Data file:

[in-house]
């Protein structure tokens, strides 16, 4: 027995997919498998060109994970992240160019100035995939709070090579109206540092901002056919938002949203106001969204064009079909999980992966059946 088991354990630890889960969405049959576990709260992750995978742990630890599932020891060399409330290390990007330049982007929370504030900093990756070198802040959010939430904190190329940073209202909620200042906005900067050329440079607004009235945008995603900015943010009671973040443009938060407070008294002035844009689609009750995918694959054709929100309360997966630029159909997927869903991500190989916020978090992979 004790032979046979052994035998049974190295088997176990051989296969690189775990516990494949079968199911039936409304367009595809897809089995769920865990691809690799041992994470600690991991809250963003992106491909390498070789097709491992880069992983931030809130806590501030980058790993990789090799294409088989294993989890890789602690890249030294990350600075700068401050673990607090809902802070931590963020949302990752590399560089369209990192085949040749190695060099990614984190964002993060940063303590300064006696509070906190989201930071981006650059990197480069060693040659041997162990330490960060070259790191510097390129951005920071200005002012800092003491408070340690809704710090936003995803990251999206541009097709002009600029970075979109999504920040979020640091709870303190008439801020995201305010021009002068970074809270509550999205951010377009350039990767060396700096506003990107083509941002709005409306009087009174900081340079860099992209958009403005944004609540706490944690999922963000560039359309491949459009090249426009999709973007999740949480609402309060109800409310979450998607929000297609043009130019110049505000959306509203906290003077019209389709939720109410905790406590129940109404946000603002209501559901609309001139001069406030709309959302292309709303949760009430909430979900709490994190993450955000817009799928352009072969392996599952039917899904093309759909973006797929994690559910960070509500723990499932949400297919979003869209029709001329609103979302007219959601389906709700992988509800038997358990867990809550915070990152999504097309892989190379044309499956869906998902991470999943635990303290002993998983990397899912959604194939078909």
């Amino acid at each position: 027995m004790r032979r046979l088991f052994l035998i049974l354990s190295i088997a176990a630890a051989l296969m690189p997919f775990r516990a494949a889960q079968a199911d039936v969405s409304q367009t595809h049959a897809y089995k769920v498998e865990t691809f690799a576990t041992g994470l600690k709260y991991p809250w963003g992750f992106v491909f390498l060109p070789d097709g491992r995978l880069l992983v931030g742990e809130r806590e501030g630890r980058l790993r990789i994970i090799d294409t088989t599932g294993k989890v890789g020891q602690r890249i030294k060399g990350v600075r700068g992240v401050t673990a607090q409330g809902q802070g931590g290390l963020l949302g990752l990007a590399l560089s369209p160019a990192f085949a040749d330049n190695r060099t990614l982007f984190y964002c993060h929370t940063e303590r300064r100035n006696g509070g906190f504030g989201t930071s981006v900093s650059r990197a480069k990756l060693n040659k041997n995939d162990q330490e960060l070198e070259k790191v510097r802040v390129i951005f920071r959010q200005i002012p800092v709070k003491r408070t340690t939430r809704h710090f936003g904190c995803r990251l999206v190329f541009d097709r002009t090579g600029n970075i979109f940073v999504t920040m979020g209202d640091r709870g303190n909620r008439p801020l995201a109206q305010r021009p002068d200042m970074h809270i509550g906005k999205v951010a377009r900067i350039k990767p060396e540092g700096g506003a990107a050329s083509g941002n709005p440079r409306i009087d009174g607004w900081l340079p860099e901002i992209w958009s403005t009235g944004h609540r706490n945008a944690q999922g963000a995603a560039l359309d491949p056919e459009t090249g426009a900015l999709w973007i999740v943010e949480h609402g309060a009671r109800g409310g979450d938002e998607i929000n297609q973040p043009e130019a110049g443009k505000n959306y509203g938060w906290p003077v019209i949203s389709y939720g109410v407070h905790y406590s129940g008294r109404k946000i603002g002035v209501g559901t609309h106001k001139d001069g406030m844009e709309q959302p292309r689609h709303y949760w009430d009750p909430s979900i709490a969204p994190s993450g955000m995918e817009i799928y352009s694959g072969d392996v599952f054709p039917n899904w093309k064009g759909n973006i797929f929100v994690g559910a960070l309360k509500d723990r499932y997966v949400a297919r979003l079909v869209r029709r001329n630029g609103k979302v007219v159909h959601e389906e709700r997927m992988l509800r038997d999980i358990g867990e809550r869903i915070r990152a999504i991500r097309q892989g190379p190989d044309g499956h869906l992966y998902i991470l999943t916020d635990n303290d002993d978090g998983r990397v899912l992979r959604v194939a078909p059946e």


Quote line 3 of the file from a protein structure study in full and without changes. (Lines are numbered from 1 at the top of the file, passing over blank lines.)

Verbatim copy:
């Amino acid at each position: 027995m004790r032979r046979l088991f052994l035998i049974l354990s190295i088997a176990a630890a051989l296969m690189p997919f775990r516990a494949a889960q079968a199911d039936v969405s409304q367009t595809h049959a897809y089995k769920v498998e865990t691809f690799a576990t041992g994470l600690k709260y991991p809250w963003g992750f992106v491909f390498l060109p070789d097709g491992r995978l880069l992983v931030g742990e809130r806590e501030g630890r980058l790993r990789i994970i090799d294409t088989t599932g294993k989890v890789g020891q602690r890249i030294k060399g990350v600075r700068g992240v401050t673990a607090q409330g809902q802070g931590g290390l963020l949302g990752l990007a590399l560089s369209p160019a990192f085949a040749d330049n190695r060099t990614l982007f984190y964002c993060h929370t940063e303590r300064r100035n006696g509070g906190f504030g989201t930071s981006v900093s650059r990197a480069k990756l060693n040659k041997n995939d162990q330490e960060l070198e070259k790191v510097r802040v390129i951005f920071r959010q200005i002012p800092v709070k003491r408070t340690t939430r809704h710090f936003g904190c995803r990251l999206v190329f541009d097709r002009t090579g600029n970075i979109f940073v999504t920040m979020g209202d640091r709870g303190n909620r008439p801020l995201a109206q305010r021009p002068d200042m970074h809270i509550g906005k999205v951010a377009r900067i350039k990767p060396e540092g700096g506003a990107a050329s083509g941002n709005p440079r409306i009087d009174g607004w900081l340079p860099e901002i992209w958009s403005t009235g944004h609540r706490n945008a944690q999922g963000a995603a560039l359309d491949p056919e459009t090249g426009a900015l999709w973007i999740v943010e949480h609402g309060a009671r109800g409310g979450d938002e998607i929000n297609q973040p043009e130019a110049g443009k505000n959306y509203g938060w906290p003077v019209i949203s389709y939720g109410v407070h905790y406590s129940g008294r109404k946000i603002g002035v209501g559901t609309h106001k001139d001069g406030m844009e709309q959302p292309r689609h709303y949760w009430d009750p909430s979900i709490a969204p994190s993450g955000m995918e817009i799928y352009s694959g072969d392996v599952f054709p039917n899904w093309k064009g759909n973006i797929f929100v994690g559910a960070l309360k509500d723990r499932y997966v949400a297919r979003l079909v869209r029709r001329n630029g609103k979302v007219v159909h959601e389906e709700r997927m992988l509800r038997d999980i358990g867990e809550r869903i915070r990152a999504i991500r097309q892989g190379p190989d044309g499956h869906l992966y998902i991470l999943t916020d635990n303290d002993d978090g998983r990397v899912l992979r959604v194939a078909p059946e």